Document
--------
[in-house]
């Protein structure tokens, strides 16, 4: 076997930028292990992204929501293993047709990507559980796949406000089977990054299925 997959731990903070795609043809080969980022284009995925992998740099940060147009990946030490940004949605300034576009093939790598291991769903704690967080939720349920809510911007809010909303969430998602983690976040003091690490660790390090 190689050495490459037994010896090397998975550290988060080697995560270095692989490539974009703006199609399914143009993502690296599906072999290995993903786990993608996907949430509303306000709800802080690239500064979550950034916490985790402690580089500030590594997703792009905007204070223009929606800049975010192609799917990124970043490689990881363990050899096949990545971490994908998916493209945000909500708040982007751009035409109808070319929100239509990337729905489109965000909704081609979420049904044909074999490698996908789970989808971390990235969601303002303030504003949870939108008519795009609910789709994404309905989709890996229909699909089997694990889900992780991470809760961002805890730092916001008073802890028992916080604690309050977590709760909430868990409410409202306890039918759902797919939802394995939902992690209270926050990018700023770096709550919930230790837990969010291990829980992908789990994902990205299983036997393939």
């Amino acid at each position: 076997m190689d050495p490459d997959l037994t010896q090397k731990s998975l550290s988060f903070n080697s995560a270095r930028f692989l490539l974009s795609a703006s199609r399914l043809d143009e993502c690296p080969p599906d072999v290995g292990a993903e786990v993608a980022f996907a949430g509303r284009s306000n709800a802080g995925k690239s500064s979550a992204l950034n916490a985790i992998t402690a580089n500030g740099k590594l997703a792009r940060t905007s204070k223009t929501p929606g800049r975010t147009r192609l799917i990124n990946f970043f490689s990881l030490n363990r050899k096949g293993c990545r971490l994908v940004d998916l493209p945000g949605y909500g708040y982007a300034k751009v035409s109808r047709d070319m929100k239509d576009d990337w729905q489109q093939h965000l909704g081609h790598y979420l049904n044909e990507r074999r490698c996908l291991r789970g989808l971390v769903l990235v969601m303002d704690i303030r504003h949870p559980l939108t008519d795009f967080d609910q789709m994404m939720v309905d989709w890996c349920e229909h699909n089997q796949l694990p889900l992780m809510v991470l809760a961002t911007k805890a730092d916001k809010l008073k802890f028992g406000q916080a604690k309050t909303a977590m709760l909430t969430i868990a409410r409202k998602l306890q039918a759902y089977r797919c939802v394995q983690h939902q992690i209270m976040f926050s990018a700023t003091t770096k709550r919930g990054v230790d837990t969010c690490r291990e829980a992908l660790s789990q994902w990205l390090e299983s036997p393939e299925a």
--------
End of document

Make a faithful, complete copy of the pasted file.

[in-house]
């Protein structure tokens, strides 16, 4: 076997930028292990992204929501293993047709990507559980796949406000089977990054299925 997959731990903070795609043809080969980022284009995925992998740099940060147009990946030490940004949605300034576009093939790598291991769903704690967080939720349920809510911007809010909303969430998602983690976040003091690490660790390090 190689050495490459037994010896090397998975550290988060080697995560270095692989490539974009703006199609399914143009993502690296599906072999290995993903786990993608996907949430509303306000709800802080690239500064979550950034916490985790402690580089500030590594997703792009905007204070223009929606800049975010192609799917990124970043490689990881363990050899096949990545971490994908998916493209945000909500708040982007751009035409109808070319929100239509990337729905489109965000909704081609979420049904044909074999490698996908789970989808971390990235969601303002303030504003949870939108008519795009609910789709994404309905989709890996229909699909089997694990889900992780991470809760961002805890730092916001008073802890028992916080604690309050977590709760909430868990409410409202306890039918759902797919939802394995939902992690209270926050990018700023770096709550919930230790837990969010291990829980992908789990994902990205299983036997393939």
């Amino acid at each position: 076997m190689d050495p490459d997959l037994t010896q090397k731990s998975l550290s988060f903070n080697s995560a270095r930028f692989l490539l974009s795609a703006s199609r399914l043809d143009e993502c690296p080969p599906d072999v290995g292990a993903e786990v993608a980022f996907a949430g509303r284009s306000n709800a802080g995925k690239s500064s979550a992204l950034n916490a985790i992998t402690a580089n500030g740099k590594l997703a792009r940060t905007s204070k223009t929501p929606g800049r975010t147009r192609l799917i990124n990946f970043f490689s990881l030490n363990r050899k096949g293993c990545r971490l994908v940004d998916l493209p945000g949605y909500g708040y982007a300034k751009v035409s109808r047709d070319m929100k239509d576009d990337w729905q489109q093939h965000l909704g081609h790598y979420l049904n044909e990507r074999r490698c996908l291991r789970g989808l971390v769903l990235v969601m303002d704690i303030r504003h949870p559980l939108t008519d795009f967080d609910q789709m994404m939720v309905d989709w890996c349920e229909h699909n089997q796949l694990p889900l992780m809510v991470l809760a961002t911007k805890a730092d916001k809010l008073k802890f028992g406000q916080a604690k309050t909303a977590m709760l909430t969430i868990a409410r409202k998602l306890q039918a759902y089977r797919c939802v394995q983690h939902q992690i209270m976040f926050s990018a700023t003091t770096k709550r919930g990054v230790d837990t969010c690490r291990e829980a992908l660790s789990q994902w990205l390090e299983s036997p393939e299925a």